Hollis Sigler

1948 · United States

Artist biography

Hollis Sigler is a contemporary artist considered well established, who originates from the United States. Hollis Sigler was born in 1948. Born in the same country and around the same year are Chuck Close, Dale Chihuly, Bruce Nauman, James Turrell and Barbara Kruger.

Hollis Sigler's Gallery representation

Hollis Sigler's work is on display at Carl Hammer Gallery located in Chicago, the United States.

Historical Context of United States

The United States has been key in the development of modern and contemporary art in the twentieth century, especially in the post war era, when the cultural status of New York asserted its influence over Paris, previously thought of as the most important art hub in the world. Leading art movements established and cultivated in extensive ways throughout the United States include Abstract Expressionism in varied forms, Pop Art, including its West and East Coast branches, Minimalism, Conceptual Art, Neo-Expressionism, Graffiti and Street Art, plus a multitude of post-modern repetitions of these many types. In the modern and contemporary sphere, the United States has cultivated a strong influence upon the worldwide visual culture, due to the hegemony of its economic and political systems. Key examples of world renowned U.S artists of the modern and contemporary period include Jackson Pollock, Mark Rothko, Jasper Johns, Robert Rauschenberg, Cy Twombly, Andy Warhol, Roy Lichtenstein, Frank Stella, Donald Judd, Cindy Sherman, Barbara Kruger, Julian Schnabel, Jean-Michel Basquiat and Keith Haring.

Further Biographical Context for Hollis Sigler

Born in 1948, Hollis Sigler's creative work was predominantly inspired by the 1960s. Art turned into a vehicle for ideologies and other agendas, with Pop and Minimalism appearing concurrently as the most significant art movements of the decade. Pop Art in New York city embraced the culture of mass media and mass consumerism, with Artists such as Andy Warhol, Roy Lichtenstein and Tom Wesselmann getting inspired by television, comic strips, billboards and other products of the rise of Capitalism for their artworks. On the other side of the country, the West Coast in California, the first features of what would be known as Conceptual art were developing. Minimalism established the central idea that art should subsist in its own reality, and not try to represent the real world. Born of a desire to obliterate all pre-established conceptions about art, Minimalism became a radically progressive movement, highly influential worldwide, with artists such as Frank Stella, Donald Judd and Dan Flavin as key actors. Minimalism became influential through the works of artists such as Victor Vasarely and Bridget Riley, while Pop art was an essential by-product of the latter, simultaneously critiquing and glorifying popular culture. The iconic contemporary art movements that reverberated through the wave of radicalism of the 1960s also had their own nuances and scopes, particular to different regions or countries. Spatialism, for instance, was founded in Italy by Lucio Fontana and Piero Manzoni, and its ideologies embraced by the Zero group in Germany. Across Europe, the philosophy of Existentialism deeply influenced artists such as Francis Bacon and Alberto Giacometti, who sought to depict the raw human emotions often connected to reflections on death and the lingering anxiety of the meaninglessness of life.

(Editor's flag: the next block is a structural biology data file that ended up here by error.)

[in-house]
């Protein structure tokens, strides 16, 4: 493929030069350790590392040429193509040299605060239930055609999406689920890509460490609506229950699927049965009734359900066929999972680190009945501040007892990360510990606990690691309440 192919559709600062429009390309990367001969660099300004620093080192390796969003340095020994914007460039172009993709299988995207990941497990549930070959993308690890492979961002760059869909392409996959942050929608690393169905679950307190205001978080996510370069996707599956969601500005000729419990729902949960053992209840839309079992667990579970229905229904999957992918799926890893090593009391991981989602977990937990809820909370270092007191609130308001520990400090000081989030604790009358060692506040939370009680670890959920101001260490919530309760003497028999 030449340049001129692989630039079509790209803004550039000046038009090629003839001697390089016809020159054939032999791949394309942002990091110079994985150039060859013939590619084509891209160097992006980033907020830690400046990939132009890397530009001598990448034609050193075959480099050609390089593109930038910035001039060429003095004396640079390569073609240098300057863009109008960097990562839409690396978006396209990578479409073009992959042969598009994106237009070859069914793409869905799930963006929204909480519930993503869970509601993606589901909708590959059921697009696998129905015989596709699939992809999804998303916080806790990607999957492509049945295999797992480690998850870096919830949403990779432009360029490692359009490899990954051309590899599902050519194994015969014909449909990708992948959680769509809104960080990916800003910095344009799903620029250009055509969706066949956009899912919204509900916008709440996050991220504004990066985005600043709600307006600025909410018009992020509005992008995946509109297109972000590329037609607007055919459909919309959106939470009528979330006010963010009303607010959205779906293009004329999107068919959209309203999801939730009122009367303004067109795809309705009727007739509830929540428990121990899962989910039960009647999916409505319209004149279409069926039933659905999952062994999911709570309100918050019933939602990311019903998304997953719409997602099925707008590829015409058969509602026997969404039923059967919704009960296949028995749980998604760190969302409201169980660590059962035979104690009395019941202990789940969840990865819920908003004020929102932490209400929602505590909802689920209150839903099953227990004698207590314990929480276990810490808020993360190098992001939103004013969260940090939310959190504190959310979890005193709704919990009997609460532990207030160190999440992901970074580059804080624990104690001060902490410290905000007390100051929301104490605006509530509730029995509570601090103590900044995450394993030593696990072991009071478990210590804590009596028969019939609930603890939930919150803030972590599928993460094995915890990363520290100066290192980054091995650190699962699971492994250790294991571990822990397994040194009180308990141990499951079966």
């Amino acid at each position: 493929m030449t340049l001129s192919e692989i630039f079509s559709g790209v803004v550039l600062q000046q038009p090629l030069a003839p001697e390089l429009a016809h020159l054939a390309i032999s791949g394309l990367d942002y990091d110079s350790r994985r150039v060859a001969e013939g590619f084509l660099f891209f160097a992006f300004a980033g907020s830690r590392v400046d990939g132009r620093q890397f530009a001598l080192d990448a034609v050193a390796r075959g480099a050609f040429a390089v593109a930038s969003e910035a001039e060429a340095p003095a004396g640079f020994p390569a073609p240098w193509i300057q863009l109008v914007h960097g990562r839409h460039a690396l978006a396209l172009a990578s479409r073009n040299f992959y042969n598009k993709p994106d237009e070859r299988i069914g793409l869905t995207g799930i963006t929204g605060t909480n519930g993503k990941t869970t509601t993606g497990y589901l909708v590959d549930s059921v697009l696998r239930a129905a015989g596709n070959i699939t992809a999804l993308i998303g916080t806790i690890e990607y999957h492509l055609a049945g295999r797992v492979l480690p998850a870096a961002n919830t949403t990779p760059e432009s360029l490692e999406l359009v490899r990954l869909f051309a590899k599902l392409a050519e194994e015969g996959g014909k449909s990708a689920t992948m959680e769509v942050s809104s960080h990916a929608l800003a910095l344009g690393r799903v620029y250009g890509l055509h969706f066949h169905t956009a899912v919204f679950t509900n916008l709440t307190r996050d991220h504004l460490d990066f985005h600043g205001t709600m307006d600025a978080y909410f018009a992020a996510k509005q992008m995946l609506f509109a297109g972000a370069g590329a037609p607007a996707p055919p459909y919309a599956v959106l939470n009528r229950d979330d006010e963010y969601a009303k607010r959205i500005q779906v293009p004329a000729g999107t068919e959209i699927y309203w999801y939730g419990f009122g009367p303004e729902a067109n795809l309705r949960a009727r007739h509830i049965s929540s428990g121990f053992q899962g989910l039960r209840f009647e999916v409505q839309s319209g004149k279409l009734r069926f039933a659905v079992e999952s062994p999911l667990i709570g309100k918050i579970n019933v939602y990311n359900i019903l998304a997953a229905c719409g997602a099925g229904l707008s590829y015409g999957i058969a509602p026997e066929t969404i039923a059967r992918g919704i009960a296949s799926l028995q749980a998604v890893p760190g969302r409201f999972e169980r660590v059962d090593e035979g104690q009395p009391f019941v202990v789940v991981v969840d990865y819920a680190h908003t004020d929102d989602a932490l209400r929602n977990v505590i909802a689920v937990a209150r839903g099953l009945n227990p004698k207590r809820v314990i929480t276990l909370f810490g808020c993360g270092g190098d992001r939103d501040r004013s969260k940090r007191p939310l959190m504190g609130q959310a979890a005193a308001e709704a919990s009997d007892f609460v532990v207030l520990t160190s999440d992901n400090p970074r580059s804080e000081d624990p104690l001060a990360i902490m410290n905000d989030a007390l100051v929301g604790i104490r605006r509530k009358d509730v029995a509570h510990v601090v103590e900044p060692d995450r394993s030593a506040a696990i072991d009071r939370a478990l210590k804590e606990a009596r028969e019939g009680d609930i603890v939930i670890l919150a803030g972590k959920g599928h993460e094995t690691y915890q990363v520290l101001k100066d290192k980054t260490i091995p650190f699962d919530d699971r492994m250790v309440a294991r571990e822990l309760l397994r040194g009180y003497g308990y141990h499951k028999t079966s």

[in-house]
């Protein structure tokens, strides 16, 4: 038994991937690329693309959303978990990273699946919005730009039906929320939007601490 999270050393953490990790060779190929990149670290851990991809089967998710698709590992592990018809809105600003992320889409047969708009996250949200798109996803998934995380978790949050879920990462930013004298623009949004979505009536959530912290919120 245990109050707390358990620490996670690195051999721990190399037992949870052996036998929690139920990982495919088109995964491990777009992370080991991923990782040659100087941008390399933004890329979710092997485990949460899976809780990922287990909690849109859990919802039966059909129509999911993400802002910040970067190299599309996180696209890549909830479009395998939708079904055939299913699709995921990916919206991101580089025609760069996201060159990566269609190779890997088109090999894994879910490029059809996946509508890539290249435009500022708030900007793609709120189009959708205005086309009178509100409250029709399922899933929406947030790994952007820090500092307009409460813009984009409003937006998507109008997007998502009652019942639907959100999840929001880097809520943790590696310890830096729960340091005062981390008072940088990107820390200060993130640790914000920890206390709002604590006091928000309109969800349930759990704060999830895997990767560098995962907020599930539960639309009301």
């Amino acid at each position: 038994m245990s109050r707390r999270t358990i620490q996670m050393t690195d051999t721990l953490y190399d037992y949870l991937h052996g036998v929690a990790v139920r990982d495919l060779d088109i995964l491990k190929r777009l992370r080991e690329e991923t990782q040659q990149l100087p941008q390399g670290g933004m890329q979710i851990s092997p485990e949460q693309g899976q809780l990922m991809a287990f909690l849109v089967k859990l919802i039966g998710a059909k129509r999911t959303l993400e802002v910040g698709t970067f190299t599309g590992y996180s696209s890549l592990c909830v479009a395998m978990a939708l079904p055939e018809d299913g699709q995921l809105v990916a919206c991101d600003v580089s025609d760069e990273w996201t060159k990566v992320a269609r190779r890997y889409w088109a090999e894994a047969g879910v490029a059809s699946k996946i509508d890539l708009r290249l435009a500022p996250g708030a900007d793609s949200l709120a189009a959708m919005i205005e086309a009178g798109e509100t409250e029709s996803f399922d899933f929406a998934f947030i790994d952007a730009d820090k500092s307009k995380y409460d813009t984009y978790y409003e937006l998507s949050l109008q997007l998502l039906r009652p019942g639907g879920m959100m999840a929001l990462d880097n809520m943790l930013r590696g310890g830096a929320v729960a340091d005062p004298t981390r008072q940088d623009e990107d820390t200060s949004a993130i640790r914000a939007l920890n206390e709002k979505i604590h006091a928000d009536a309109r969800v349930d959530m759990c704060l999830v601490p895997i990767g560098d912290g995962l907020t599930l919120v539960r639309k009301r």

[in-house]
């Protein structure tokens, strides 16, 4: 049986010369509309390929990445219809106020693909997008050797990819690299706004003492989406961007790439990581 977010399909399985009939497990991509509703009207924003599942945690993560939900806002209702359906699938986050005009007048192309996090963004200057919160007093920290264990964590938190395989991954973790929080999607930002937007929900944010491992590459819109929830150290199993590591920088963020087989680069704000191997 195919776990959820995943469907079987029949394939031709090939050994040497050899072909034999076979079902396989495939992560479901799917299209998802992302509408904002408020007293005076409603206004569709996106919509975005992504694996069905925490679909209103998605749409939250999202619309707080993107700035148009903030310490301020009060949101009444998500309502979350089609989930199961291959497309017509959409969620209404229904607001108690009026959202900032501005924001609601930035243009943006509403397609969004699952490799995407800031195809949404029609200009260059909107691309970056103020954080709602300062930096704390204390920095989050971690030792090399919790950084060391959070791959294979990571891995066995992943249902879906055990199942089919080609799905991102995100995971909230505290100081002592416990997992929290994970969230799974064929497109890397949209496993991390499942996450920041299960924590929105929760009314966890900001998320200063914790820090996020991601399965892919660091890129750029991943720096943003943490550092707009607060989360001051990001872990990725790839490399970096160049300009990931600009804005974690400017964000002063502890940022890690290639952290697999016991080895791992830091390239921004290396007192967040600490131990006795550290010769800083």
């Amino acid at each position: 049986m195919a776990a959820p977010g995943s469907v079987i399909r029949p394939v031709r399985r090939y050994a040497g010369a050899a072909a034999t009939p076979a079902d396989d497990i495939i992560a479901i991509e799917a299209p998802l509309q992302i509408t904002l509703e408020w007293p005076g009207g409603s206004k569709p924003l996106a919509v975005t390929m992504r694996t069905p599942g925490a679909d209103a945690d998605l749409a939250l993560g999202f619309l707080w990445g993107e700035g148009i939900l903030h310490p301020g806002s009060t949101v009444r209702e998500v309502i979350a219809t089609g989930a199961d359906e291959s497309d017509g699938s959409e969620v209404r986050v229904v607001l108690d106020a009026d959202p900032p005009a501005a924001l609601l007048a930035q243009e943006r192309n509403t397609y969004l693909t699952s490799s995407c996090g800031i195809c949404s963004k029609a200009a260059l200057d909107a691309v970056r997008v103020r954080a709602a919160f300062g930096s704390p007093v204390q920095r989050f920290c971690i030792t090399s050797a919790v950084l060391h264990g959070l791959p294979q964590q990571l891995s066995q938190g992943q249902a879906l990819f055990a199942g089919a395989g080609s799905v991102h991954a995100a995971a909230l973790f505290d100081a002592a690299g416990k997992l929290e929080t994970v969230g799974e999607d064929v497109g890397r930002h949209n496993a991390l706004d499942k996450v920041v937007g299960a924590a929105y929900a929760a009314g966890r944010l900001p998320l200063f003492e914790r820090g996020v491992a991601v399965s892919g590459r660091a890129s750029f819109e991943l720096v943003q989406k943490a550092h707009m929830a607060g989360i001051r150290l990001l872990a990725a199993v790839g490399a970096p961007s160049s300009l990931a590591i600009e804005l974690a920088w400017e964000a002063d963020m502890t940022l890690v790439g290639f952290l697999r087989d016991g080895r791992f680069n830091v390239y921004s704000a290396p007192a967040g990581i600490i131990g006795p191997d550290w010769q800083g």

Hollis Sigler

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